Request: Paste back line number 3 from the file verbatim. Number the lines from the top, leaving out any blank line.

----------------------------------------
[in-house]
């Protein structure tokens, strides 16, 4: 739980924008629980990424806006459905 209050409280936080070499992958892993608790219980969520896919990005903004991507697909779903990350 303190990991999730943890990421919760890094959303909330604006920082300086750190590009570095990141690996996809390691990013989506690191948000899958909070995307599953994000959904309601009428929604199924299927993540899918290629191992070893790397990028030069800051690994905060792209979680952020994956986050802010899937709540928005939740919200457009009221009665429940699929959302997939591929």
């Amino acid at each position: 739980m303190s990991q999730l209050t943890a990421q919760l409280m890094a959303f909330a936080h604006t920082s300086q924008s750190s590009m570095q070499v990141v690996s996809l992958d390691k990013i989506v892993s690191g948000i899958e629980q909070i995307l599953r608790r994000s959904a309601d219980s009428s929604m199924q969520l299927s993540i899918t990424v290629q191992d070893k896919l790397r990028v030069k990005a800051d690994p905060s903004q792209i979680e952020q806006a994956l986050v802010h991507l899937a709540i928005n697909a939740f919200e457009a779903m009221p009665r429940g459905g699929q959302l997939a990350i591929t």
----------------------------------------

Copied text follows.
């Amino acid at each position: 739980m303190s990991q999730l209050t943890a990421q919760l409280m890094a959303f909330a936080h604006t920082s300086q924008s750190s590009m570095q070499v990141v690996s996809l992958d390691k990013i989506v892993s690191g948000i899958e629980q909070i995307l599953r608790r994000s959904a309601d219980s009428s929604m199924q969520l299927s993540i899918t990424v290629q191992d070893k896919l790397r990028v030069k990005a800051d690994p905060s903004q792209i979680e952020q806006a994956l986050v802010h991507l899937a709540i928005n697909a939740f919200e457009a779903m009221p009665r429940g459905g699929q959302l997939a990350i591929t």